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A Review on Techniques for Diagnosing and Monitoring Patients with Parkinsons Disease | OMICS International
ISSN: 2155-6210
Journal of Biosensors & Bioelectronics

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A Review on Techniques for Diagnosing and Monitoring Patients with Parkinsons Disease

Prasad RKA, Babu SS, Siddaiah N and Rao KS*

Department of ECE, KL University, Green Fields, Guntur, Andhra Pradesh, India

*Corresponding Author:
Srinivasa Rao
Research Scholar, Department of ECE
KL University, Green Fields
Guntur, Andhra Pradesh, India
Tel: 08662577715
E-mail: [email protected]

Received Date: February 22, 2016; Accepted Date: March 21, 2016; Published Date: March 31,2016

Citation: Prasad RKA, Babu SS, Siddaiah N, Rao KS (2016) A Review on Techniques for Diagnosing and Monitoring Patients with Parkinson’s Disease. J Biosens Bioelectron 7:203. doi:10.4172/2155-6210.1000203

Copyright: © 2016 Prasad RKA, et al. This is an open-access article distributed under the terms of the Creative Commons Attribution License, which permits unrestricted use, distribution, and reproduction in any medium, provided the original author and source are credited.

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Parkinson’s disease (PD) is the second highest neurodegenerative disease that impairs speech besides causing bodykinesia, postural instability, rigidity and tremor. From the present research works it is understood that the disease is the result of lack of dopamine in brain cells. However, its real cause is yet to be established satisfactorily. In this paper we review the present state of the art of the PD including the nature of disease, its characteristics, the treatment, algorithms or techniques available to diagnose or monitor the patients with the disease, sensors and wearable devices being used to help PD patients and physicians. We also explored many speech based solutions to the disease. The essence of our review is that this neurodegenerative disorder needs further research and development of wearable devices that can help patients to lead a normal life. In this paper we provide the summary of findings which leads to continue our research to develop a wearable device with state of the art software that can help PD patients to have better lives.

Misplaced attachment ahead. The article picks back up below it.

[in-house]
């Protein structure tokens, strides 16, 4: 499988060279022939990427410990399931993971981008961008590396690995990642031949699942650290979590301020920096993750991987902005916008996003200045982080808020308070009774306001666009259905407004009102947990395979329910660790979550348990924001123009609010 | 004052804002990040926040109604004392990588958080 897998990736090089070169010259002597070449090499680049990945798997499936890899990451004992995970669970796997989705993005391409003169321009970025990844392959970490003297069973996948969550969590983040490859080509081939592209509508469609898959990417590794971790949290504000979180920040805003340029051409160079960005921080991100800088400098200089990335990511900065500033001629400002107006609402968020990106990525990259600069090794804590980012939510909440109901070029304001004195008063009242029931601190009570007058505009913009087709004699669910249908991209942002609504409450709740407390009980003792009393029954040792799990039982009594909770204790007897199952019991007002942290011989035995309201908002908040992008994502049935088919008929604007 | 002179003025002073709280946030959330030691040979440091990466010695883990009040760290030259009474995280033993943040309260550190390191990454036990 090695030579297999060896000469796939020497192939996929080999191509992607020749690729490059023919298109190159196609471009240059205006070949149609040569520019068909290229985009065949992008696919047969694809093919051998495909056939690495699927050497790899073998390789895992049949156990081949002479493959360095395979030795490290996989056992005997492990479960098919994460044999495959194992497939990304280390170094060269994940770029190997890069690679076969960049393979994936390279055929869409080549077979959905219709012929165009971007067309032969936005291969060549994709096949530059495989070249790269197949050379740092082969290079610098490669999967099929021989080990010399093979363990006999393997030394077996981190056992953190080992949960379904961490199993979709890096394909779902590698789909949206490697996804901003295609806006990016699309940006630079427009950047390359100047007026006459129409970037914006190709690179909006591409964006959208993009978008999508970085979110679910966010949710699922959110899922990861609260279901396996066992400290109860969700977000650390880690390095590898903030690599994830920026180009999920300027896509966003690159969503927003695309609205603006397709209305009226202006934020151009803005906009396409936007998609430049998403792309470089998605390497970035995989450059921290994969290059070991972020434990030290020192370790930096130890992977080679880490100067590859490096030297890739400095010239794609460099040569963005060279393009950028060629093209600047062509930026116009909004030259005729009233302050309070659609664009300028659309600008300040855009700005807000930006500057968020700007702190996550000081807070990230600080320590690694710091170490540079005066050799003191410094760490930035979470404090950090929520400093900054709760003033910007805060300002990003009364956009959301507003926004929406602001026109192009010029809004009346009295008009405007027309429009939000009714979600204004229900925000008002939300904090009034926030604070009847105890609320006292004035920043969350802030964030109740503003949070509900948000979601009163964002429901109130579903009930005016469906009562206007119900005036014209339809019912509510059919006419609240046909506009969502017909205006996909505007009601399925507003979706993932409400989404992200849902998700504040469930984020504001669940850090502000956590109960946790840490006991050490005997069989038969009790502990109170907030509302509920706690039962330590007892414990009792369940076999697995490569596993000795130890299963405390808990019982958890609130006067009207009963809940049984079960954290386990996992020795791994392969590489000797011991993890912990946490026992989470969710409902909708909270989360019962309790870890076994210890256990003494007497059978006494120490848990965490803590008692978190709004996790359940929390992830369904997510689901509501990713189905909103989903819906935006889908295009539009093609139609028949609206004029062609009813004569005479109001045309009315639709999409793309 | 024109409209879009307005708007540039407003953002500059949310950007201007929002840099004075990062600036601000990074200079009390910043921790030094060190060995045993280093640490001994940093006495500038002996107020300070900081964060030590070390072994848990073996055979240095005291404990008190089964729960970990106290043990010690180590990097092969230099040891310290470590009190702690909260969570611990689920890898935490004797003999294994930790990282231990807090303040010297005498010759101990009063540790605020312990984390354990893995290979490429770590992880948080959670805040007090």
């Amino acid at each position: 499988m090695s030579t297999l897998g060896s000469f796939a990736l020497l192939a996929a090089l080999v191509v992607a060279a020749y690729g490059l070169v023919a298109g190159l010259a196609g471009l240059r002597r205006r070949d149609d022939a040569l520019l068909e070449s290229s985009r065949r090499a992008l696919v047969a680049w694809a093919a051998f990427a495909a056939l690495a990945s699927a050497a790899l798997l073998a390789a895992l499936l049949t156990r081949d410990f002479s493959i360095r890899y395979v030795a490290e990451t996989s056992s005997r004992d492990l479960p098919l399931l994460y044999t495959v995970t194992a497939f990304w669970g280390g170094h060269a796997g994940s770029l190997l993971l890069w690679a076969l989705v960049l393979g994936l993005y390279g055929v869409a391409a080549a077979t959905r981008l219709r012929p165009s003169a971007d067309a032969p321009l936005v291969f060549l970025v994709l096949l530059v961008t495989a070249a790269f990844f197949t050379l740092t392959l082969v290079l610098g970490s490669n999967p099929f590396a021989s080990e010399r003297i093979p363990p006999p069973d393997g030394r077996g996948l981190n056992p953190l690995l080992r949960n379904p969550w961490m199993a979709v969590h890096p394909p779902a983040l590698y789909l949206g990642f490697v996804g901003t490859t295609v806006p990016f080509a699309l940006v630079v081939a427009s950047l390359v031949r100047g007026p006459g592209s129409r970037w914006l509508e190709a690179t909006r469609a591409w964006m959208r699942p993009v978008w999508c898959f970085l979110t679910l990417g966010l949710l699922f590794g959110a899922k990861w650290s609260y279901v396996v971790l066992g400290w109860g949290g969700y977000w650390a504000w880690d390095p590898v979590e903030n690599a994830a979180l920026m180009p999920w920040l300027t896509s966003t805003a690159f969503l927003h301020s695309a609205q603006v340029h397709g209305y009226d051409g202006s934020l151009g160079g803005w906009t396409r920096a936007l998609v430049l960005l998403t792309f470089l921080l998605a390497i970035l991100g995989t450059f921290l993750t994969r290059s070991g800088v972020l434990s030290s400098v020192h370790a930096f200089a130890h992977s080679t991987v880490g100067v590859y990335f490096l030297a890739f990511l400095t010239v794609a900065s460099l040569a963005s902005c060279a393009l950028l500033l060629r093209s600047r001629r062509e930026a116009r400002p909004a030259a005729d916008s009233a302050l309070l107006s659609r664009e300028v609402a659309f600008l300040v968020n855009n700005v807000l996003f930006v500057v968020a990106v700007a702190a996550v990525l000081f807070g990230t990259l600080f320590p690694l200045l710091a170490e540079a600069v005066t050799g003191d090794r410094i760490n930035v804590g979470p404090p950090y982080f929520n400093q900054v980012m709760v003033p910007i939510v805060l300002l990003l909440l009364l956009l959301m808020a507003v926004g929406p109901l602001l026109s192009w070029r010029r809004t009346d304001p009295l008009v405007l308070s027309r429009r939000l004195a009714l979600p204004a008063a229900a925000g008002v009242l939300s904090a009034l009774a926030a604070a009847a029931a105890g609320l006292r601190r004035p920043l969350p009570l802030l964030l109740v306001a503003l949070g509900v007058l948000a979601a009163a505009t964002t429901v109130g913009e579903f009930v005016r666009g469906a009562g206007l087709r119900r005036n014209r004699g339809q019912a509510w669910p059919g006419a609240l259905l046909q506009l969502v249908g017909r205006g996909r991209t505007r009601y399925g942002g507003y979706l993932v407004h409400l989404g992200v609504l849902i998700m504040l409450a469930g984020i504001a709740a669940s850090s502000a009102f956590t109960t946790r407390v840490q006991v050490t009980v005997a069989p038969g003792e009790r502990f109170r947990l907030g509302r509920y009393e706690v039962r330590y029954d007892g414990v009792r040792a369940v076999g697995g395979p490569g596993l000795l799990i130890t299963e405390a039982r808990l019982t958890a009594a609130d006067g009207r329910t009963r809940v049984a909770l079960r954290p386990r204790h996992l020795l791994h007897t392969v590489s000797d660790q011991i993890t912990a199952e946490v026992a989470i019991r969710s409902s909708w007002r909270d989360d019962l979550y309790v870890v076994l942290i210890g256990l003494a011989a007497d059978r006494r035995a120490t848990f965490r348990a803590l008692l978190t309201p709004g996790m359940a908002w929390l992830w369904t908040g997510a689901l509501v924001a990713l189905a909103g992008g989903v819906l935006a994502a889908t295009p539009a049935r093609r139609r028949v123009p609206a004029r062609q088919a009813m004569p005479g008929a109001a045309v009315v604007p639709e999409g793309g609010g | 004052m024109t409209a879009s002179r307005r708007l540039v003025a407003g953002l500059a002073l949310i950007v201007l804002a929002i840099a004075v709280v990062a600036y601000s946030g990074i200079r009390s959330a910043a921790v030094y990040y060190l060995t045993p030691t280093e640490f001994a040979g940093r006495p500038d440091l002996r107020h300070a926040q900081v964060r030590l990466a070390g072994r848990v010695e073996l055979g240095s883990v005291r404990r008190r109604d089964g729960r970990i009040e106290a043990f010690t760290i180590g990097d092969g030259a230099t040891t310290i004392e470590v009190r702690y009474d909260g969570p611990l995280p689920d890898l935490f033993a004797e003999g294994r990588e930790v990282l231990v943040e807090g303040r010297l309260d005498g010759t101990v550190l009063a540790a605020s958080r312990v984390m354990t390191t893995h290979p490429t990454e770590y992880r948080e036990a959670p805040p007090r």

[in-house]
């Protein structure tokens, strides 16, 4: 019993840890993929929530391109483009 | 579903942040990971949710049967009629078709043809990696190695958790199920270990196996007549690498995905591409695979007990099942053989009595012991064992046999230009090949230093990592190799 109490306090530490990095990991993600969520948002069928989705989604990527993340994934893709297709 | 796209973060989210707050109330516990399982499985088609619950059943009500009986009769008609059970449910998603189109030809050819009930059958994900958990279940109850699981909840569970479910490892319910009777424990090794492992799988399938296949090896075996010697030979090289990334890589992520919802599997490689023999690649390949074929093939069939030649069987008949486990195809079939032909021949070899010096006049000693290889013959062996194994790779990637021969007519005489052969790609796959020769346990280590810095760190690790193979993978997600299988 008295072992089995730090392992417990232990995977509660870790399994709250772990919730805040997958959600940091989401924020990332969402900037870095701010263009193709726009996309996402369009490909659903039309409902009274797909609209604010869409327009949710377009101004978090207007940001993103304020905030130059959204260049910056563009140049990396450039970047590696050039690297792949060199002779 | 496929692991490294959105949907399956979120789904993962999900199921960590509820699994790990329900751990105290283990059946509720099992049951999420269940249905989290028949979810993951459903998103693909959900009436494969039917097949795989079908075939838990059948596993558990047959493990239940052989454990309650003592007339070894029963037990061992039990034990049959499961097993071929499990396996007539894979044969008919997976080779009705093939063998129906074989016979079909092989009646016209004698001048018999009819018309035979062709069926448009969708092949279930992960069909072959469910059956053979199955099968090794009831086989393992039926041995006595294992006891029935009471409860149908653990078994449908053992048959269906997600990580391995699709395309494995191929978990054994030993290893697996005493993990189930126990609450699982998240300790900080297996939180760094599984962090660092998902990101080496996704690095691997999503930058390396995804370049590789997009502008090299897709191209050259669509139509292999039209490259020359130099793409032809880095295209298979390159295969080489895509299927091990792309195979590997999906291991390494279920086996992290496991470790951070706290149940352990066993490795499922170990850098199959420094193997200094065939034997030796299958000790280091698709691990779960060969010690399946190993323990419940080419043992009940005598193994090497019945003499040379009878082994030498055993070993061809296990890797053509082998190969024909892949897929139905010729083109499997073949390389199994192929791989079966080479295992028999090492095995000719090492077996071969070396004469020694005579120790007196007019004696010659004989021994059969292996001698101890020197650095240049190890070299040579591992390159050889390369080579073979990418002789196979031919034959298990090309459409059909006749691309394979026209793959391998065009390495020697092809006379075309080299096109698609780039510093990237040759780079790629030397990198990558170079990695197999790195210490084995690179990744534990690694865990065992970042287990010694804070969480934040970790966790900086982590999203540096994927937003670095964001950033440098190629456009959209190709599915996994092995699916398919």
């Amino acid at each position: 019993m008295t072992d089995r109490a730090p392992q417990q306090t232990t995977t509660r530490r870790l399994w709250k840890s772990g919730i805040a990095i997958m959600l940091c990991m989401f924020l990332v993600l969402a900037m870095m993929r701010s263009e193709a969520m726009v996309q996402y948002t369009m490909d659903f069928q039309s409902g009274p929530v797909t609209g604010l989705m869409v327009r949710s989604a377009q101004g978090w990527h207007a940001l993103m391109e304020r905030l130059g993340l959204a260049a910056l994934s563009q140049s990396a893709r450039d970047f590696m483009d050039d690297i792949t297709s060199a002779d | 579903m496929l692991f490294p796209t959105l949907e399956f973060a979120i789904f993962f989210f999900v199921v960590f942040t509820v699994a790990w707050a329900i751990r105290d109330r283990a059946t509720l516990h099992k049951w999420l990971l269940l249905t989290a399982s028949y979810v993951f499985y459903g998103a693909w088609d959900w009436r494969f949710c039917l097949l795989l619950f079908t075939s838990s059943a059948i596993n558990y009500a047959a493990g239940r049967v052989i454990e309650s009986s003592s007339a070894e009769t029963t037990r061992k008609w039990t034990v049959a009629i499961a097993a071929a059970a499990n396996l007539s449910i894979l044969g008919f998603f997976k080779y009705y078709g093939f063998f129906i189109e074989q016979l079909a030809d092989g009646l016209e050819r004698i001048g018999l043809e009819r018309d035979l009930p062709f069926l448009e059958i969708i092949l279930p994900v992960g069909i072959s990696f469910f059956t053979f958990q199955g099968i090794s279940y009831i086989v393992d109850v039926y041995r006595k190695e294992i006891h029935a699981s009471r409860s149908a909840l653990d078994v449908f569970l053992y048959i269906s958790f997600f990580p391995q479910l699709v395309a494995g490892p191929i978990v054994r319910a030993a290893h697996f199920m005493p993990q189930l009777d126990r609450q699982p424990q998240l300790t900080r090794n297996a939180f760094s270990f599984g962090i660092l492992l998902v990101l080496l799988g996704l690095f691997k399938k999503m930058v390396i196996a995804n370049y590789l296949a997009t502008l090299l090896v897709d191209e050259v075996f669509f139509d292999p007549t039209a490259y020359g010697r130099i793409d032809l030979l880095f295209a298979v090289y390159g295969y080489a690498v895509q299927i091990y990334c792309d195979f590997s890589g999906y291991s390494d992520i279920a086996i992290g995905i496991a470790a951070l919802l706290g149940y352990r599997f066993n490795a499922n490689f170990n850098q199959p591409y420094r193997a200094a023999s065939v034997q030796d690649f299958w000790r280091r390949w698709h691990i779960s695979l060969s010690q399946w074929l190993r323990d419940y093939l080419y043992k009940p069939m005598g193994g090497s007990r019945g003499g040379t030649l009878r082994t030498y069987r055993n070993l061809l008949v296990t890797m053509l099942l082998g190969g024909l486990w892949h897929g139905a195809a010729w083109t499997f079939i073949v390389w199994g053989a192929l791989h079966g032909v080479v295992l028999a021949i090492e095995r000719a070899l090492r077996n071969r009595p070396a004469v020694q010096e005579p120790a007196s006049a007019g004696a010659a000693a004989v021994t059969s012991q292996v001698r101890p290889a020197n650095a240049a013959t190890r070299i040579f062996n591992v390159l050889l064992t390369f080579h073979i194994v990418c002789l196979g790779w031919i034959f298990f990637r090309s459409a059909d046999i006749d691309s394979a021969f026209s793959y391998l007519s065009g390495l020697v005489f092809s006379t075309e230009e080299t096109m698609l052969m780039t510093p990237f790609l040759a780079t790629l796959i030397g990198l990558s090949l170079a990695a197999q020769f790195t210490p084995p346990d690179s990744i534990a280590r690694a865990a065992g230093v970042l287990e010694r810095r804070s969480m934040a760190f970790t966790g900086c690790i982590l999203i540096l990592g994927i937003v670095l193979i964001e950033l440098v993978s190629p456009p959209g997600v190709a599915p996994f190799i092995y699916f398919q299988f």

Parkinson’s disease; Neurodegenerative disease; Wearable devices; Bodykinesia


Parkinson’s disease (PD) is a disease pertaining to central nervous system. It is a degenerative disorder that impairs speech, motor skills and other functions of the human who suffers from it [1]. The disease is the result of lack of dopamine in brain cells of human being and reflects it in the form of motor complications. The reason for this disease is not yet clearly established. The PD progress is slow and the progression may take many years. There is limited medical treatment to PD patients which can reduce disease symptoms [2]. There are four important symptoms of PD such as bodykinesia, postural instability, rigidity and tremor. In order to classify Parkinson’s disease based on the bodykinesia there are three approaches known as foot pressure analysis, finger motion analysis and the Unified Parkinson’s Disease Rating Scale (UPDRS) [3]. The PD is in the second place among the neurodegenerative affliction. The first place is occupied by Alzheimer’s disease (AD). There is a life risk of 1.3% for women and 2% for men as per the study of Olmstead country. The disease is going to increase in the future to come due to the medical expenses and other reasons [4].

The Clinical Symptoms of Parkinson’s disease are Tremor or shivering, Small Hand Writing, Loss of Smell, Trouble in Sleeping, Trouble moving, Constipation, Soft of Low voice, Masked Face, Dizzying or Fainting and Stooping or Hunching over as shown in Figure 1 [5].